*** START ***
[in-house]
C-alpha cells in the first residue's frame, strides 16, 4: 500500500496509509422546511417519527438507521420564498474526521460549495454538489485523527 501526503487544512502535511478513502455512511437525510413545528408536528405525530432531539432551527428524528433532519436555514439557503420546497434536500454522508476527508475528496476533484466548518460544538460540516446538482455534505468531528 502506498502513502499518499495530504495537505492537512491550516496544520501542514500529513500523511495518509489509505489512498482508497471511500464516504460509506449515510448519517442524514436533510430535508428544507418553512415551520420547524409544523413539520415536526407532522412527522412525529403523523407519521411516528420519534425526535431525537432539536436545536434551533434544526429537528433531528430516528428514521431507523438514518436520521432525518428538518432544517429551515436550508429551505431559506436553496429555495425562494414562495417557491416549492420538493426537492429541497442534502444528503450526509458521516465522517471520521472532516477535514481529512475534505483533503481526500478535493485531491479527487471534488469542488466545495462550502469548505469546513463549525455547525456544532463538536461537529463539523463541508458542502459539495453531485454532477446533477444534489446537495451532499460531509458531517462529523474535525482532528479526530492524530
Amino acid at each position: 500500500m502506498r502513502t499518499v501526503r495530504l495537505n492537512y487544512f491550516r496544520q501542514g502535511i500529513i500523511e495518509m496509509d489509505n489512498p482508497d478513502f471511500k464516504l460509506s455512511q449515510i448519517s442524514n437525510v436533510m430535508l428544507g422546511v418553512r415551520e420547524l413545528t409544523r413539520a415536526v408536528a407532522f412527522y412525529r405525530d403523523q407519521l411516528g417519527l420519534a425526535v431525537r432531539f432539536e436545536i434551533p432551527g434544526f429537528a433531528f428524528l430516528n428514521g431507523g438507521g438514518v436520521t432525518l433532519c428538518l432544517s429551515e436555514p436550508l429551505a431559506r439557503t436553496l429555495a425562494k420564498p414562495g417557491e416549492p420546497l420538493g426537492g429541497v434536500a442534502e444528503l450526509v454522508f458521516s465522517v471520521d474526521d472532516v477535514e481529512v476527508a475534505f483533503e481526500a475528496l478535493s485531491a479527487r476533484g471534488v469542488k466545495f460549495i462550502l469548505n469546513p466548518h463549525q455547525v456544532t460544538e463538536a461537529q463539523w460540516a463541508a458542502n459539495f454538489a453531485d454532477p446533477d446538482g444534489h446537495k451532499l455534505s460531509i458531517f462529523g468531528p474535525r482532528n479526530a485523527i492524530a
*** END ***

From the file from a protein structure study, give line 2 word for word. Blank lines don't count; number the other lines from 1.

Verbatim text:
C-alpha cells in the first residue's frame, strides 16, 4: 500500500496509509422546511417519527438507521420564498474526521460549495454538489485523527 501526503487544512502535511478513502455512511437525510413545528408536528405525530432531539432551527428524528433532519436555514439557503420546497434536500454522508476527508475528496476533484466548518460544538460540516446538482455534505468531528 502506498502513502499518499495530504495537505492537512491550516496544520501542514500529513500523511495518509489509505489512498482508497471511500464516504460509506449515510448519517442524514436533510430535508428544507418553512415551520420547524409544523413539520415536526407532522412527522412525529403523523407519521411516528420519534425526535431525537432539536436545536434551533434544526429537528433531528430516528428514521431507523438514518436520521432525518428538518432544517429551515436550508429551505431559506436553496429555495425562494414562495417557491416549492420538493426537492429541497442534502444528503450526509458521516465522517471520521472532516477535514481529512475534505483533503481526500478535493485531491479527487471534488469542488466545495462550502469548505469546513463549525455547525456544532463538536461537529463539523463541508458542502459539495453531485454532477446533477444534489446537495451532499460531509458531517462529523474535525482532528479526530492524530